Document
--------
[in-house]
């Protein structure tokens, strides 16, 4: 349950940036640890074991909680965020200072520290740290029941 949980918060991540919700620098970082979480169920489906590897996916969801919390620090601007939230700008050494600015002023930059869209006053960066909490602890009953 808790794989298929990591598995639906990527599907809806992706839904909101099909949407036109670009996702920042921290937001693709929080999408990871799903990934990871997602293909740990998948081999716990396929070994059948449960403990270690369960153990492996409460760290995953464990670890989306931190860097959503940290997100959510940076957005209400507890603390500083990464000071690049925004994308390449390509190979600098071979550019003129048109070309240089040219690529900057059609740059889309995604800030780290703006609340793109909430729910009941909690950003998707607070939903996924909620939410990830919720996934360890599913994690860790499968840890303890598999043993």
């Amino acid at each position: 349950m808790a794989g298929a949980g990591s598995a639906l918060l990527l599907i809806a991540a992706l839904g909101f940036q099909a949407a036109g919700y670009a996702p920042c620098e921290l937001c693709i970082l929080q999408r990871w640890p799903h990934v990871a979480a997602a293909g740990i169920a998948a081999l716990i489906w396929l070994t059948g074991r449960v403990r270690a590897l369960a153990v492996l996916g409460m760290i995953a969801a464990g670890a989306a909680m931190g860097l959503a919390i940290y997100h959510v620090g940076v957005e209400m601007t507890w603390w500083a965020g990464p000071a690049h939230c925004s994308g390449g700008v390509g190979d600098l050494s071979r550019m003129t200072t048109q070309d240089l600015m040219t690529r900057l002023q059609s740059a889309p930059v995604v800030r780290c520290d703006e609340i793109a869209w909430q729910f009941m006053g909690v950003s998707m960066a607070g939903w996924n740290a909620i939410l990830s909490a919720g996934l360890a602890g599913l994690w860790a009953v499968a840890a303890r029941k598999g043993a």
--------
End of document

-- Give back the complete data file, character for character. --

[in-house]
């Protein structure tokens, strides 16, 4: 349950940036640890074991909680965020200072520290740290029941 949980918060991540919700620098970082979480169920489906590897996916969801919390620090601007939230700008050494600015002023930059869209006053960066909490602890009953 808790794989298929990591598995639906990527599907809806992706839904909101099909949407036109670009996702920042921290937001693709929080999408990871799903990934990871997602293909740990998948081999716990396929070994059948449960403990270690369960153990492996409460760290995953464990670890989306931190860097959503940290997100959510940076957005209400507890603390500083990464000071690049925004994308390449390509190979600098071979550019003129048109070309240089040219690529900057059609740059889309995604800030780290703006609340793109909430729910009941909690950003998707607070939903996924909620939410990830919720996934360890599913994690860790499968840890303890598999043993």
């Amino acid at each position: 349950m808790a794989g298929a949980g990591s598995a639906l918060l990527l599907i809806a991540a992706l839904g909101f940036q099909a949407a036109g919700y670009a996702p920042c620098e921290l937001c693709i970082l929080q999408r990871w640890p799903h990934v990871a979480a997602a293909g740990i169920a998948a081999l716990i489906w396929l070994t059948g074991r449960v403990r270690a590897l369960a153990v492996l996916g409460m760290i995953a969801a464990g670890a989306a909680m931190g860097l959503a919390i940290y997100h959510v620090g940076v957005e209400m601007t507890w603390w500083a965020g990464p000071a690049h939230c925004s994308g390449g700008v390509g190979d600098l050494s071979r550019m003129t200072t048109q070309d240089l600015m040219t690529r900057l002023q059609s740059a889309p930059v995604v800030r780290c520290d703006e609340i793109a869209w909430q729910f009941m006053g909690v950003s998707m960066a607070g939903w996924n740290a909620i939410l990830s909490a919720g996934l360890a602890g599913l994690w860790a009953v499968a840890a303890r029941k598999g043993a």